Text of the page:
Did Christ come to abolish or to destroy the law?


"Think not that I am come to destroy the law, or the prophets: I am not come to destroy, but to fulfil." Matt.
NOTES - The law; broadly, the writings of Moses; specifically, the Ten Commandments, or moral
law, from which the writings of Moses primarily derived their name. The prophets; that is, the writings of
the prophets. Neither of these Christ came to destroy, but rather to fulfil, or meet their design.
"The laws of the Jews are commonly divided into moral, ceremonial, and judicial. The moral laws
are such as grow out of the nature of things, which cannot, therefore, be changed---such as the duty of
loving God and His creatures. These cannot be abolished, as it can never be made right to hate God, or to
hate our fellow men. Of this kind are the Ten Commandments; and these our Savior neither abolished nor
superseded. The ceremonial laws are such as are appointed to meet certain states of society, or to regulate
the religious rites and ceremonies of a people. These can be changed when circumstances are changed, and
yet the moral law be untouched.' Dr. Albert Barnes, On Matt. 5: 18.
"Jesus did not come to change the law, but He came to explain it, and that very fact shows that it
remains; for there is no need to explain that which is abrogated. . . . By thus explaining the law He
confirmed it; He could not have meant to abolish it, or He would not have needed to expound it. . . . That
the Master did not come to alter the law is clear, because after having embodied it in His life, He willingly
gave Himself up to bear its penalty, though He had never broken it, bearing the penalty for us, even as it is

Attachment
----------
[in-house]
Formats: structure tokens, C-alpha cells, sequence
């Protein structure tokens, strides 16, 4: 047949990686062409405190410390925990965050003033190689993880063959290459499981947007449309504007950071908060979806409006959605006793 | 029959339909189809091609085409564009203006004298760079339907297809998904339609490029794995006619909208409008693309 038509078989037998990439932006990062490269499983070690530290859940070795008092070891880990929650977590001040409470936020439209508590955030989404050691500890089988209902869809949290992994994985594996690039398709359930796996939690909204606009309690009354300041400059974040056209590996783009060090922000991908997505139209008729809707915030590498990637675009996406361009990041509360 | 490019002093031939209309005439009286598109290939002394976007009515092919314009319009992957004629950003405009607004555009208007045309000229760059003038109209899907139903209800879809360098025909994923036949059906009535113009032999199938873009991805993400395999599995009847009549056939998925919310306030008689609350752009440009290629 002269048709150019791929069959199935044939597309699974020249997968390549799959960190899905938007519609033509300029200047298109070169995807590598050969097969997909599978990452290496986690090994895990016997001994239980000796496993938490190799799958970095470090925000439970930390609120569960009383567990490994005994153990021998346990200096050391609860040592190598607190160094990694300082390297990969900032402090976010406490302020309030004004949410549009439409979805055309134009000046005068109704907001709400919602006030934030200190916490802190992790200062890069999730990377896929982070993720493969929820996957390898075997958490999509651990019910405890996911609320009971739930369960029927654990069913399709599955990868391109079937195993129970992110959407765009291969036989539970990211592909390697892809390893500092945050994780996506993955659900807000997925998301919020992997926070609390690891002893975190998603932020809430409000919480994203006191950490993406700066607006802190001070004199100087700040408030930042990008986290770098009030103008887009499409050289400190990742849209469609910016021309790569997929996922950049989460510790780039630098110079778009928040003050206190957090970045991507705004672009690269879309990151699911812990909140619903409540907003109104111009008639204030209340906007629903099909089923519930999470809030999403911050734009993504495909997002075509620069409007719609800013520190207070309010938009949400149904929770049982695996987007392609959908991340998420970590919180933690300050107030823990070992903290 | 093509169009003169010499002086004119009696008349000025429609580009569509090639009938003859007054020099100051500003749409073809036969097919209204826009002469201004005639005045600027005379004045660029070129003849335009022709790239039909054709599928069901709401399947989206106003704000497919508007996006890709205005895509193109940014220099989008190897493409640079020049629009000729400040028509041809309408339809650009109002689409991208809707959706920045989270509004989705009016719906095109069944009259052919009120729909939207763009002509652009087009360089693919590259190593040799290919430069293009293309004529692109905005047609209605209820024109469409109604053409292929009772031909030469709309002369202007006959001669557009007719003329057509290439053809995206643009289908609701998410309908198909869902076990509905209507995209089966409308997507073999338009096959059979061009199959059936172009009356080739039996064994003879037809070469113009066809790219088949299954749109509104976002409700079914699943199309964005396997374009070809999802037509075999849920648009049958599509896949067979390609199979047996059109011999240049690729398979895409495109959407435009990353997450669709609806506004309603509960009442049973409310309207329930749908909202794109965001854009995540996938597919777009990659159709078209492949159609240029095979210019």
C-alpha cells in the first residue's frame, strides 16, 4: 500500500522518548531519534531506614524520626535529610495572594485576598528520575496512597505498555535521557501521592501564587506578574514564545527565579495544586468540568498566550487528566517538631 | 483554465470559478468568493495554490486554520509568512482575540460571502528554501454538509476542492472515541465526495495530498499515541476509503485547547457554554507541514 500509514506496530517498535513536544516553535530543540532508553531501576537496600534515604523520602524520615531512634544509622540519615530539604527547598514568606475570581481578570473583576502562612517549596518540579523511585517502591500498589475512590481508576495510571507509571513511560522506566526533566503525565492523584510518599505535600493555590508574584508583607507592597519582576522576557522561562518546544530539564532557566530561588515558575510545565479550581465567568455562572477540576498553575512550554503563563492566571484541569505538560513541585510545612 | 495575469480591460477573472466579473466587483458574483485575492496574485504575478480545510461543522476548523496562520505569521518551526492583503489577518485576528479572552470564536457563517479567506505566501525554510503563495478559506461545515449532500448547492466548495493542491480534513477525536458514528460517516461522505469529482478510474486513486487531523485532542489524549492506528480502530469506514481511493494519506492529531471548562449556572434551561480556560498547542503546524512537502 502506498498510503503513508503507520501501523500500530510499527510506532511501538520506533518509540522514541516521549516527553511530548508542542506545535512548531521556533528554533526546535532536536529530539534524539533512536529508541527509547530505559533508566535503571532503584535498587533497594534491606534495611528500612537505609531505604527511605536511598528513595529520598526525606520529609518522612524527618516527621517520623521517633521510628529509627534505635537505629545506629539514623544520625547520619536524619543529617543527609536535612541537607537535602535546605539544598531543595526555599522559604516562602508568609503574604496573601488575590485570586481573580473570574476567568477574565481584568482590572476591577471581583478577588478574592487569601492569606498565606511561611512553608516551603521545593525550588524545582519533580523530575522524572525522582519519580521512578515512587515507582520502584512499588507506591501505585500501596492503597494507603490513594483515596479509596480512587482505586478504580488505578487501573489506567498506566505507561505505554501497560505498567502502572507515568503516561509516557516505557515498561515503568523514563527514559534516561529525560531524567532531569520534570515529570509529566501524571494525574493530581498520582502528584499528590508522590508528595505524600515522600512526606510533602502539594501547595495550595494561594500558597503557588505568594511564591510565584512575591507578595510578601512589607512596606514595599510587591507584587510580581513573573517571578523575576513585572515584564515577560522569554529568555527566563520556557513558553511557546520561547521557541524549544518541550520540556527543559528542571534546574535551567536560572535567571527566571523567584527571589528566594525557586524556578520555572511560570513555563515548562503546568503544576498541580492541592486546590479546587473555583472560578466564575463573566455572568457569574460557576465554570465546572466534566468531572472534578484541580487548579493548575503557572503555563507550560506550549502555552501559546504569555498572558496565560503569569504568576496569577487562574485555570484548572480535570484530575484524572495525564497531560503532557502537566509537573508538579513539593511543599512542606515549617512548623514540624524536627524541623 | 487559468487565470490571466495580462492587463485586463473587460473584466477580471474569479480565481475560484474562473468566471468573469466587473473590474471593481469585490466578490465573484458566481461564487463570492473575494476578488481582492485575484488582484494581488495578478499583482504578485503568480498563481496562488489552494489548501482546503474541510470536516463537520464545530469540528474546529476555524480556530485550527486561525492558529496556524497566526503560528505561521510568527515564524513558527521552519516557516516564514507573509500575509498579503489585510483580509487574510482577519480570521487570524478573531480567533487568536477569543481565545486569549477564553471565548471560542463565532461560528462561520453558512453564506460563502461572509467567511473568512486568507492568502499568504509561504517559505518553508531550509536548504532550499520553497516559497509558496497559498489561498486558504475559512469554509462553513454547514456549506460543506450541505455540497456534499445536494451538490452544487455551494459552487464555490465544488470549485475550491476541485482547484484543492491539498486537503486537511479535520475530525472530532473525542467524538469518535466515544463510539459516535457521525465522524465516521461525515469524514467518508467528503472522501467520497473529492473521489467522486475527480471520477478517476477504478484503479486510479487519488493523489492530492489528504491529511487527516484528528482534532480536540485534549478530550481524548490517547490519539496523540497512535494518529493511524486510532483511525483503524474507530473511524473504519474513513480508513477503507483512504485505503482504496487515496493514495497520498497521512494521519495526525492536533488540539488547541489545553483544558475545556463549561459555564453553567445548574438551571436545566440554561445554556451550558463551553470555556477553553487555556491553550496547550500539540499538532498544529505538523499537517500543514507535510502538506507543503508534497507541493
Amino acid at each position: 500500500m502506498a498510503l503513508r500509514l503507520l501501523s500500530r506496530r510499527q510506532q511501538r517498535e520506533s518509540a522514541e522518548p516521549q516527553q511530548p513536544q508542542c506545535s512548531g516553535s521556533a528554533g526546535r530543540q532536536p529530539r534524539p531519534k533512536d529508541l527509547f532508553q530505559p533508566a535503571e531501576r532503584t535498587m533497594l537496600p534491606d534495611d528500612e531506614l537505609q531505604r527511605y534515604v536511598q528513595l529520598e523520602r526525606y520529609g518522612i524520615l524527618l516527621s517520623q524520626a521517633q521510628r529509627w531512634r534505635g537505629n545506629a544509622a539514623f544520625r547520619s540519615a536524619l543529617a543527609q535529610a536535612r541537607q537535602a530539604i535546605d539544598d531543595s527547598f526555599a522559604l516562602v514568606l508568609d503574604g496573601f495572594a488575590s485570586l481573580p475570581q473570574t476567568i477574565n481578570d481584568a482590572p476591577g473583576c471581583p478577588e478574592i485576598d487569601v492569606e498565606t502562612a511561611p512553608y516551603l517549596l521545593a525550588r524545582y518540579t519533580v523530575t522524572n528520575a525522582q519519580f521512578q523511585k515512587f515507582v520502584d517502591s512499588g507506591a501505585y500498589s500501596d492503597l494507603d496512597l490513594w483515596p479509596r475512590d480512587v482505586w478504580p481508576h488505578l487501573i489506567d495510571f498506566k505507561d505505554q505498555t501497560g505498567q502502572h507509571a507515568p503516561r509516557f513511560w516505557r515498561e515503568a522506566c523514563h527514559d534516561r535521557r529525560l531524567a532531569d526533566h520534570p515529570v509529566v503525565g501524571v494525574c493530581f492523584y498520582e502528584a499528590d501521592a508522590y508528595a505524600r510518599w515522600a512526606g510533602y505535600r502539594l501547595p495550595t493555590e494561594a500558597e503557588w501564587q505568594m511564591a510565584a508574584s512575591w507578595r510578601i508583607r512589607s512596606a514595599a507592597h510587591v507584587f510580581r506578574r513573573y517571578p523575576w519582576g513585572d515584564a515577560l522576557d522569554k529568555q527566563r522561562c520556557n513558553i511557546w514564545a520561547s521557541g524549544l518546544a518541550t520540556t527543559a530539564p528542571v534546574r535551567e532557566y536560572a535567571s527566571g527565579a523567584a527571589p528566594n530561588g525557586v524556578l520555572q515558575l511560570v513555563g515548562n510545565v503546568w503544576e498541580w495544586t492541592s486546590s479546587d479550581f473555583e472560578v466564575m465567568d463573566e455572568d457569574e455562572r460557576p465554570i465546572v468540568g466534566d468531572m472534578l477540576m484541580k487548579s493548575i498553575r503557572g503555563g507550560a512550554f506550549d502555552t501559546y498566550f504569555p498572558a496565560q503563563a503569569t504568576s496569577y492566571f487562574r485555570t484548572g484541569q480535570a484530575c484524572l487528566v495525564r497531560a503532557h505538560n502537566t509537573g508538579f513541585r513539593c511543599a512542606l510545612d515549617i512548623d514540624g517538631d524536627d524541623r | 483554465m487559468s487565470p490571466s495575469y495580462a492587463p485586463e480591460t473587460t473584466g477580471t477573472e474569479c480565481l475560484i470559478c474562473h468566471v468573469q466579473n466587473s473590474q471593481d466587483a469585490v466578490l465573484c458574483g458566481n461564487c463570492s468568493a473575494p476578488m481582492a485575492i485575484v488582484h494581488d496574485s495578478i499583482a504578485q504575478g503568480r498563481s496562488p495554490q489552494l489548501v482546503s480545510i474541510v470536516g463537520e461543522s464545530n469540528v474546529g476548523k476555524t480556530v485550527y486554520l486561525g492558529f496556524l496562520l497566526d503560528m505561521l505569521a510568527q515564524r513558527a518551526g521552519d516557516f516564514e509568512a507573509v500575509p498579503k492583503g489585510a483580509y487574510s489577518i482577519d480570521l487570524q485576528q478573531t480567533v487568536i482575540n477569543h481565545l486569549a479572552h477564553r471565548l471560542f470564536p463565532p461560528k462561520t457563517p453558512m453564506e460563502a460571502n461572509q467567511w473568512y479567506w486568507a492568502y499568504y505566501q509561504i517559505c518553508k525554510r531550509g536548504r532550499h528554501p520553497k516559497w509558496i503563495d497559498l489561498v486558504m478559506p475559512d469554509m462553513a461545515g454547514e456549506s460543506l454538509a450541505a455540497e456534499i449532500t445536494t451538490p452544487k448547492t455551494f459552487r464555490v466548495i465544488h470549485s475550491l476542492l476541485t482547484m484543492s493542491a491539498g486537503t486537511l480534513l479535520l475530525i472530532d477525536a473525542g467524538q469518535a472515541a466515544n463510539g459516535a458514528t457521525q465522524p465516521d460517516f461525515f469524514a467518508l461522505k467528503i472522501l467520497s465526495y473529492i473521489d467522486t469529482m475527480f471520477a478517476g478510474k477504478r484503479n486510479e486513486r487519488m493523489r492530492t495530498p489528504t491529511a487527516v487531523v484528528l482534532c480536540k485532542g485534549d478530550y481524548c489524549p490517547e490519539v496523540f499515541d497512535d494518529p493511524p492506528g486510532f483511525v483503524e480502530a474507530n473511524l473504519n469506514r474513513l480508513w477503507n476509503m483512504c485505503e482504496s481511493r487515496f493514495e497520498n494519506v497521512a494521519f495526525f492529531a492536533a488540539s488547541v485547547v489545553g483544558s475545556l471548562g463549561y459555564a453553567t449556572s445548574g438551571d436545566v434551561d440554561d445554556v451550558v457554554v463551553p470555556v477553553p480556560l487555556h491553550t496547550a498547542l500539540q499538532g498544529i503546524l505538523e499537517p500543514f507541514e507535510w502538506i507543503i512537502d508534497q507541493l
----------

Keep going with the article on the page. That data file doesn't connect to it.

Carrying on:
written, 'Christ bath redeemed us from the curse of the law, being made a curse for us.' . . . If the law had
demanded more of us than it ought to have done, would the Lord Jesus have rendered to At the penalty
which resulted from its too severe demands? I am sure He would not. But because the law asked only what
it ought to ask, namely, perfect obedience and exacted of the transgressor only what it ought to exact,
namely, death as the penalty for sin-death under divine wrath therefore the Savior went to the tree, and
there bore our sins, and purged them once for all." --- 'The Perpetuity of the Law of God," by C. H.
Spurgeon, pages 4-7.
"The moral law contained in the Ten Commandments, and enforced by the prophets, He did not
take away. It was not the design of His coming to revoke any part of this. . . . Every part of this law must
remain in force upon all mankind and in all ages, as not depending either on time or place, or any other
circumstance liable to change, but on the nature of God, and the nature of man, and their unchangeable
relation to each other.' -- John Wesley, in his "Sermons," Vol. I, No. 25, pages 221,222.

How many were embraced in God's promises to Abraham?
To what place did Christ carry these sins?
What prophecy of Isaiah was fulfilled at Christ's birth?
By what are all men proved guilty?
Does the Bible recognize this as the proper time for beginning and ending the Sabbath?
How does Isaiah speak of the wicked at this time?
Whatever may come, what blessed assurance has everyone who loves God?

Questions & Answers are from the book Bible Readings for the Home Circle